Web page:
Oyster Boy Review 18  
  Winter 2003–4
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» Levee 67


All the Girls

David Berthy

My girlfriend woke up pregnant. Well, not Miranda, but Dominique. It was said that everyone had a bumper sticker and a fortune. My man Duane's bumper sticker—STICKS AND STONES MAY BREAK MY BONES, BUT WHIPS AND CHAINS EXCITE ME. His fortune would have been one-hundred years of good luck. Duane and I were eating breakfast at Mr. Yun's Szechwan Palace when I pulled out my phone and saw that it was her on the caller ID. I almost didn't answer. The night before, she'd smacked me in the head with a chrome toaster. "Can I spell I'm sorry on your legs in kisses?" I asked.

"We need to talk," she said.

"Duane's got a Macaw and he's trying to teach it over twenty porn synonyms for women," I said.

She sighed. "We really need to talk."

"Aren't we talking?"

"I think I'm pregnant."

"It's nine in the morning."

She sighed. "I took the test. It was blue."

"It's nine in the morning," I said.

Duane made a circle out of the thumb and index finger of his left hand. He smiled and put the index finger of his right hand through the circle, starting slow, but increasing in rhythm until his fingers just barely squeaked with the friction. He contorted his face and moaned. I kicked him under the table. Mr. Yun glared at us. "I woke up pregnant you asshole," she said.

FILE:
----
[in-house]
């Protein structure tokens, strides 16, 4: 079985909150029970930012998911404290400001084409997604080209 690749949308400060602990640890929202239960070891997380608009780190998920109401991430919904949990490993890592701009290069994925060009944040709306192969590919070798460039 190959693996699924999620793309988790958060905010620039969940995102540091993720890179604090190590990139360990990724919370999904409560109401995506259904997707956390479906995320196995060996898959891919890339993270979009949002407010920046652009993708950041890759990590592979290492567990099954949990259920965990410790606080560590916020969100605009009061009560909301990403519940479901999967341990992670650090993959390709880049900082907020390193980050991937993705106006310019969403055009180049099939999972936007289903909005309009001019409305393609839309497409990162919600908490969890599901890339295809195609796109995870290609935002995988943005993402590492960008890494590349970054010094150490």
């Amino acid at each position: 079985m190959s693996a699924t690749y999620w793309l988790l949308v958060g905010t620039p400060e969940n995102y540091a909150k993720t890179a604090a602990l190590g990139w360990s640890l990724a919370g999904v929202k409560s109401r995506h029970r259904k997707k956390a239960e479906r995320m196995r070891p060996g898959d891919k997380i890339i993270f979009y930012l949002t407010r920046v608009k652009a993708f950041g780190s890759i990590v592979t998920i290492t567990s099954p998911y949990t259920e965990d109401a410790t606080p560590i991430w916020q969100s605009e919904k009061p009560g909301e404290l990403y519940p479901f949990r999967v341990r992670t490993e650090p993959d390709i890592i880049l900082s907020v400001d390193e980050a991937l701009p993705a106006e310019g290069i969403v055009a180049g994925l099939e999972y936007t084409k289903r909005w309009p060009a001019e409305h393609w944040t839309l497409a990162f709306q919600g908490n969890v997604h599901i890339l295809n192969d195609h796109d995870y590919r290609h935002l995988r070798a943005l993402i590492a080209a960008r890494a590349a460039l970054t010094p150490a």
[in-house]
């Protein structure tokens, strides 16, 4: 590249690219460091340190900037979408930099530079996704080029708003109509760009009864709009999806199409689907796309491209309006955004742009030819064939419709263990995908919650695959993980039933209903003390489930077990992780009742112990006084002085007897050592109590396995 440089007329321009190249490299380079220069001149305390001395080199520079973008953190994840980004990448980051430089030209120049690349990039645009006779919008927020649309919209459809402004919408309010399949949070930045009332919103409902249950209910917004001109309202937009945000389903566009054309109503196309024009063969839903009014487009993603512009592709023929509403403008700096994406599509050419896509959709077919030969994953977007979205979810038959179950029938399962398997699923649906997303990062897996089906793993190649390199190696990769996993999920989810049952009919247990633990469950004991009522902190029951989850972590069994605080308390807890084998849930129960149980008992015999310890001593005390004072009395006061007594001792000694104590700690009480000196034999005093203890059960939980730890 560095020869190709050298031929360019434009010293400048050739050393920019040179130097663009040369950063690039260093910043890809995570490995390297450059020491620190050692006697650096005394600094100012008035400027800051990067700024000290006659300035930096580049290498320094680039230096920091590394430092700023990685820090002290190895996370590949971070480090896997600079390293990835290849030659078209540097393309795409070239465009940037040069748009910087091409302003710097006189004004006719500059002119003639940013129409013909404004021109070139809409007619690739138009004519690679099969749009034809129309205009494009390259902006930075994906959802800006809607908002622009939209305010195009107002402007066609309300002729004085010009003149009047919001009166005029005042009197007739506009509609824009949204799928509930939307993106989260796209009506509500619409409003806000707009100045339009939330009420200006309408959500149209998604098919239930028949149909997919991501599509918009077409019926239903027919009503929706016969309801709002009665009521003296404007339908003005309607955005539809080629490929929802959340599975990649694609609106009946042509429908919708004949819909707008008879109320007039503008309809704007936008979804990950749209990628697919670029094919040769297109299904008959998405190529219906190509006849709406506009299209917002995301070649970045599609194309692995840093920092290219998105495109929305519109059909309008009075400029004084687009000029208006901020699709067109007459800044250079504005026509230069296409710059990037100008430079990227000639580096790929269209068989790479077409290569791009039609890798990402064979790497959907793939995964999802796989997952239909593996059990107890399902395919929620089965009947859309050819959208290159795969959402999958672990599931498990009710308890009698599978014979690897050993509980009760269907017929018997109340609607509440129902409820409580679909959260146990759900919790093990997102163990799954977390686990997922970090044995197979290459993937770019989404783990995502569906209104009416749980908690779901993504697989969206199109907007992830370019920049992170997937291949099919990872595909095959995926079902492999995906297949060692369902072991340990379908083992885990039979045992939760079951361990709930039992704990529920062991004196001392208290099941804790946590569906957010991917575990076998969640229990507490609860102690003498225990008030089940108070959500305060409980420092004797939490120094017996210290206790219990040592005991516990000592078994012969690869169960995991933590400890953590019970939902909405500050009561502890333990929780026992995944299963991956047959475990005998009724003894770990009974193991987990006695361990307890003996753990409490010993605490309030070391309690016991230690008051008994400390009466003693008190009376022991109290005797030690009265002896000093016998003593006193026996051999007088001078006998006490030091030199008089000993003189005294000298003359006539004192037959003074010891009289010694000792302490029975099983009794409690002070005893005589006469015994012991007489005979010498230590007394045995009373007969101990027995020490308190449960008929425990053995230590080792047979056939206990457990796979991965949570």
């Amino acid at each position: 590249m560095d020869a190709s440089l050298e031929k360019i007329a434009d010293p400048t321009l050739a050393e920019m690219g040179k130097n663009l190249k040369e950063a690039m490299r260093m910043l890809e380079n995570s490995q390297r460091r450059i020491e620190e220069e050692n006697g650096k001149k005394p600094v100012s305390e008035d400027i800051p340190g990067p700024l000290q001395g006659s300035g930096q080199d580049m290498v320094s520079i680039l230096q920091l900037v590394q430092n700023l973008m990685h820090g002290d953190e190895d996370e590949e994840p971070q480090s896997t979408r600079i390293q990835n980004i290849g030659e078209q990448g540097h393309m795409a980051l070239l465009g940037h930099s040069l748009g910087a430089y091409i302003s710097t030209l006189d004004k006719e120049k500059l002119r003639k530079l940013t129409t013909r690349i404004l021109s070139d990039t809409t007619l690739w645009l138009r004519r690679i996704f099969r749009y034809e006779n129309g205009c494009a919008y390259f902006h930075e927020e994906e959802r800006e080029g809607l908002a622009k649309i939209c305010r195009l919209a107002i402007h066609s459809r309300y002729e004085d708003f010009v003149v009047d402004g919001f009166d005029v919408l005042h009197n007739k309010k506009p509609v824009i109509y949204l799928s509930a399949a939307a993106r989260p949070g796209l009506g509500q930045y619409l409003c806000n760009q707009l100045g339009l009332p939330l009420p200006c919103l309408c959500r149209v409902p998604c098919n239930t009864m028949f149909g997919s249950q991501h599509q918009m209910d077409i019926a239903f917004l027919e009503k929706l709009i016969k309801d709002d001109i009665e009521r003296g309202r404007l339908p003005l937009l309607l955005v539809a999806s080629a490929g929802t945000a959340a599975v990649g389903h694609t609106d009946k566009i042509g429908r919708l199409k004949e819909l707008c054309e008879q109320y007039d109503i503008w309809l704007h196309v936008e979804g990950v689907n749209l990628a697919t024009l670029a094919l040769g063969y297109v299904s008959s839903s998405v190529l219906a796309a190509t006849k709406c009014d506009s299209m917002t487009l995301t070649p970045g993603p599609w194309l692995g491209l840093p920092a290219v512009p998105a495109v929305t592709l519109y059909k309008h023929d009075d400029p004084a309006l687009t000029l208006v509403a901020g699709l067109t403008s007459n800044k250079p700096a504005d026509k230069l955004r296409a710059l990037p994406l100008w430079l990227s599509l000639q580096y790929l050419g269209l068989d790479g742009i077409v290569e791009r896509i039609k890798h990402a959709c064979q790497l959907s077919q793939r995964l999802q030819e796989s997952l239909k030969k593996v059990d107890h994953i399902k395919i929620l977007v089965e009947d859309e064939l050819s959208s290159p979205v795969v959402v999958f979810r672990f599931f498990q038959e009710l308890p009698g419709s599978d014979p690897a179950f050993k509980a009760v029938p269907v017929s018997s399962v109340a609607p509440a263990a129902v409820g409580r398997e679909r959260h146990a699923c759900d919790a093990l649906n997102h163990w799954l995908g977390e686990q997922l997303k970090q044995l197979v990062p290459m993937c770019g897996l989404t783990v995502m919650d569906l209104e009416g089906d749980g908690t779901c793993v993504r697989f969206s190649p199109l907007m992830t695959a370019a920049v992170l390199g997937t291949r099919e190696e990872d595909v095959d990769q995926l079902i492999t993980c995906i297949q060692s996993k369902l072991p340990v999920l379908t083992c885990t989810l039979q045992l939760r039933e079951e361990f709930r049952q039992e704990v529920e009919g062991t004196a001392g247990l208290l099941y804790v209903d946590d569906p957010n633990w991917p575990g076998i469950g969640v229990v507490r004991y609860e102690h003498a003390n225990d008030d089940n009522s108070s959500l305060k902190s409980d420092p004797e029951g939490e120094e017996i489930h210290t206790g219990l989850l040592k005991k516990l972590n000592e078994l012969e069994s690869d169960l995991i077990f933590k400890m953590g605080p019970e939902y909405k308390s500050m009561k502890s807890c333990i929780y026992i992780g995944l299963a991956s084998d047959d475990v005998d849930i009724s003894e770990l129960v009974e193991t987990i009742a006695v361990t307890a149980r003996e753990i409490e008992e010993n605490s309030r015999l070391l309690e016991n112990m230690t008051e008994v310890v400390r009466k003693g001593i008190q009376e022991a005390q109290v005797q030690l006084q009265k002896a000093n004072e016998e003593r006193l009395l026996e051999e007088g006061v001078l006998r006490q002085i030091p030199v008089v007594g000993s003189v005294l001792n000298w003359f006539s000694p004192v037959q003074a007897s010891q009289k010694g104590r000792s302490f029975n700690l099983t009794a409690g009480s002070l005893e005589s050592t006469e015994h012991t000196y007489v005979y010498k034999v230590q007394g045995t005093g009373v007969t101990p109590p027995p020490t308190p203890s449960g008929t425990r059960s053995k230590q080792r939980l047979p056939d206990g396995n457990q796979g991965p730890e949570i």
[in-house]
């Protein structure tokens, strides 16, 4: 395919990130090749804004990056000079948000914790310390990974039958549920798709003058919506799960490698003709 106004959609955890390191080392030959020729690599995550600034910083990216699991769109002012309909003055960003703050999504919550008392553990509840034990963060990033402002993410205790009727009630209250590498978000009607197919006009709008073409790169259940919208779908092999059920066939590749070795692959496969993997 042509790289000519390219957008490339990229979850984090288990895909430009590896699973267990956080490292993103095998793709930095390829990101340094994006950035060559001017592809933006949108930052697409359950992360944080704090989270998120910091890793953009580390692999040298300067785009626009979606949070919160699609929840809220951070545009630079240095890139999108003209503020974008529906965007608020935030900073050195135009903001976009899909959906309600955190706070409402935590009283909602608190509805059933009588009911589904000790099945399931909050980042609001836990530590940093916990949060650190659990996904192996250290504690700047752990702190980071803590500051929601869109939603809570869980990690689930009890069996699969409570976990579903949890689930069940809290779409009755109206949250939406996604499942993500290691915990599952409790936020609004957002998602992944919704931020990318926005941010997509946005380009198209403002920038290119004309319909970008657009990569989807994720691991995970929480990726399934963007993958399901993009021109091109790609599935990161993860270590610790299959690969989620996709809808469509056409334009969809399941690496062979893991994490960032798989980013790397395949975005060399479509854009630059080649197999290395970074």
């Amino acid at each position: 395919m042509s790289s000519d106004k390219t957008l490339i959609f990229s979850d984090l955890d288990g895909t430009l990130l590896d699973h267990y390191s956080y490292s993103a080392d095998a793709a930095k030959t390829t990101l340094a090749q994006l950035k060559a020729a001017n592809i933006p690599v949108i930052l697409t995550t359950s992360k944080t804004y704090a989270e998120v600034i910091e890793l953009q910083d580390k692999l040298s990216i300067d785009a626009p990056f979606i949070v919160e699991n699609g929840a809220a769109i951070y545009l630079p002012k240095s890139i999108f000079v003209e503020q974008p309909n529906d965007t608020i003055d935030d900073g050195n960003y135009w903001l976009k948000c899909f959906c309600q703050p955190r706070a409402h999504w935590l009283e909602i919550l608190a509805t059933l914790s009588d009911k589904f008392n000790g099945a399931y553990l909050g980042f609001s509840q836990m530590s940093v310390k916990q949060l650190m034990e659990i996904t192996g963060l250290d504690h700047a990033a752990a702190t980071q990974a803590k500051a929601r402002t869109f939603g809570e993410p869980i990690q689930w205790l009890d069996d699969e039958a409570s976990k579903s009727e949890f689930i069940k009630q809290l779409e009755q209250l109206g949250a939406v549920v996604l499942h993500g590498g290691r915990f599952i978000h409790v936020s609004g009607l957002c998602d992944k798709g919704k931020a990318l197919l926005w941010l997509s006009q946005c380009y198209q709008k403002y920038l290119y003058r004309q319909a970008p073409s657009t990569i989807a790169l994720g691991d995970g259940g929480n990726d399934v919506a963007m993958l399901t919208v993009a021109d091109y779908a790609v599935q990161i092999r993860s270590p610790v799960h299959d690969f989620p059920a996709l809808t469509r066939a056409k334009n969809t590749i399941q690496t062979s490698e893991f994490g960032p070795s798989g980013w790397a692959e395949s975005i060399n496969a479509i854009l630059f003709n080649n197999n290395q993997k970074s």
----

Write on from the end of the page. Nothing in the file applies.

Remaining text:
It was a movie of the week, sans the expletive. I'd seen it on CBS. That was the last thing that went through my head before the cell phone went out in an electronic surge of divine providence. I went through the motions with the girls, but the whole baby thing was a little bit too much for me to swallow all at once. A baby's a lot of responsibility and all, and even though I was getting by in my job as a financial analyst, I didn't know if I was ready for anything like that. It was the car payments and the dry-cleaning. The money was running out. Dominique kind of imposed on the natural order of my kingdom.

The thing was, I had a routine. Every night I would come home. That was my rule—with Miranda, with Dominique. Every night I would come home and smoke a cigarette on my deck. I wouldn't sleep at any woman's. I'd come home and read Keats or Byron, or maybe just watch the planes that stacked up over LAX. I didn't want to give all that up, those moments of solitude, those flashes of serenity. "Ah, why wilt thou affright a feeble soul?" shouted the immortal Keats to my maidens.

Someone close to you needs you, my fortune read. I crumpled it up. "I think Dominique's pregnant," I told Duane.

"Sandman vs. Carl Evers" he said. "I'm putting a thousand on it."

"Evers is a wrestler's wrestler," I said.